[image link] [5]

What Is Full Access? -- Most of the keyboards I’ve tested require you to turn on Full Access by going to Settings > General > Keyboard > Keyboards, tapping the keyboard’s name, and then toggling the Allow Full Access switch.

After this, you’re given a stern warning before confirming that you indeed want to enable Full Access:

Full access allows the developer of this keyboard to transmit anything you type, including things you have previously typed with this keyboard. This could include sensitive information such as your credit card number or street address.

Yikes! But if you don’t enable Full Access, some keyboards are unusable. For instance, PopKey [6], which lets you type with animated GIFs, shows only emoticons until you enable Full Access. When Full Access is off, SwiftKey [7] disables most of its features, like autocorrect, word suggestions, and SwiftKey Flow, and displays an obnoxious warning message.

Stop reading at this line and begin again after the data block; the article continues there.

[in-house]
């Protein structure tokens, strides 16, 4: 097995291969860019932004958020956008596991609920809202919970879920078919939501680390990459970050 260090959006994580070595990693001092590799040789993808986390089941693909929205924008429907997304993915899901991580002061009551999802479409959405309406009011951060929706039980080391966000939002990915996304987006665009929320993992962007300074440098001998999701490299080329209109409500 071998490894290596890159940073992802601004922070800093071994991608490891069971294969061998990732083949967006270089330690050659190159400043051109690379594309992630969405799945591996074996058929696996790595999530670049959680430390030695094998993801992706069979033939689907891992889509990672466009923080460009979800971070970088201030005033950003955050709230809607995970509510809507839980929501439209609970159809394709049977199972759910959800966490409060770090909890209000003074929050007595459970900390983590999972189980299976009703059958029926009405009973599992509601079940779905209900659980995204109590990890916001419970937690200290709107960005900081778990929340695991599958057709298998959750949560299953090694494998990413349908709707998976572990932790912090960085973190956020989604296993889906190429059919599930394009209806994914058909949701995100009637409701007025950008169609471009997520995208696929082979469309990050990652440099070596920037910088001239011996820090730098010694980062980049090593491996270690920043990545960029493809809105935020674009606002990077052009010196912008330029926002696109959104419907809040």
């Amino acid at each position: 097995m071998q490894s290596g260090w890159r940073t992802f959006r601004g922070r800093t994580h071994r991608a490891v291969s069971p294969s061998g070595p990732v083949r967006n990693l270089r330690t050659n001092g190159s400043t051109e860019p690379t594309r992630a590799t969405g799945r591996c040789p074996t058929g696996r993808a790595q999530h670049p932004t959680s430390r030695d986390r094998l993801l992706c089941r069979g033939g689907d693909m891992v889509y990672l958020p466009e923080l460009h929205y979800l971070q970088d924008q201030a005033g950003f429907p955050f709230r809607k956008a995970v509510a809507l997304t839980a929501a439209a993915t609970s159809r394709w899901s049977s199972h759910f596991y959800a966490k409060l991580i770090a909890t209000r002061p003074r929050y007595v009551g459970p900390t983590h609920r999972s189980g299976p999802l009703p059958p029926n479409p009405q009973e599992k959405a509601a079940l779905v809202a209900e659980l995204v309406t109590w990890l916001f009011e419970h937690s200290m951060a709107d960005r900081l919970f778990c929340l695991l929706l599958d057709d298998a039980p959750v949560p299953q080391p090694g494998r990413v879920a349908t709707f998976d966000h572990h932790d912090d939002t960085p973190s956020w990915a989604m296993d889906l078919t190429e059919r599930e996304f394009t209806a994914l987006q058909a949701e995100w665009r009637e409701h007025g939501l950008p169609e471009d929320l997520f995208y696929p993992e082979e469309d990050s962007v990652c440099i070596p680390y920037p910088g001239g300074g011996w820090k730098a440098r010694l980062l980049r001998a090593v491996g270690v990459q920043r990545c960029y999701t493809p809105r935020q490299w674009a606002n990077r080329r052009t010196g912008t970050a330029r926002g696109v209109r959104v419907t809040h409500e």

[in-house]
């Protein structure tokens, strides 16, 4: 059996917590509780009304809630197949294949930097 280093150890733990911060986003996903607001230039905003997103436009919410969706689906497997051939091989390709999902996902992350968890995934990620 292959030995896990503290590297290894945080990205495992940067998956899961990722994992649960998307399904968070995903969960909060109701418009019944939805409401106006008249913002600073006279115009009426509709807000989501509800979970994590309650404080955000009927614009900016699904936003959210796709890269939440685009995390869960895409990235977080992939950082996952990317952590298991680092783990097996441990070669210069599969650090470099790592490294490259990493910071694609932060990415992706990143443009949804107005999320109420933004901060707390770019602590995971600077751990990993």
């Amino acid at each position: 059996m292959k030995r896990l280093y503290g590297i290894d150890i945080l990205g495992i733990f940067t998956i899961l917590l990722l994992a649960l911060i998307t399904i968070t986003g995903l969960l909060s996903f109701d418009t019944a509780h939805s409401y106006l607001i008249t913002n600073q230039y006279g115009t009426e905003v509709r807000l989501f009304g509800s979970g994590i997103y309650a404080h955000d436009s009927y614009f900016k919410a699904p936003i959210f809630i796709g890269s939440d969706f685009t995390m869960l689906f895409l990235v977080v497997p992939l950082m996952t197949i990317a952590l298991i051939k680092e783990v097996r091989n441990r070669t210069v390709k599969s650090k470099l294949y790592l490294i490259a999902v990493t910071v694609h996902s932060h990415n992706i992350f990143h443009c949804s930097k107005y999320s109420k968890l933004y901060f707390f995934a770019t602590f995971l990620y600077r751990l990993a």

[image link] [8]

However, even without Full Access, most keyboards work, just with fewer features. For example, Fleksy works fine, but you won’t be able to change settings, add new languages, add words to its dictionary, and other fairly minor things.

What does Full Access do, exactly? In the simplest terms, it enables the keyboard to communicate with its host app. There is nothing wrong with this, in and of itself. For example, for TextExpander to expand a text snippet, it needs to be able to look the snippet up in its database. On the flip side, that means that a keyboard can do anything an app can do, include transmit information, like keystrokes, over the Internet.

Unfortunately, this means that we likely won’t see more granular options for keyboard access in the future unless Apple re-engineers how third-party keyboards function.

However, as Smile founder Greg Scown pointed out in a blog post [9], apps have always been able to store and transmit your keystrokes. The difference is that there are now specific controls to prevent such behavior, and that capability is mostly system-wide.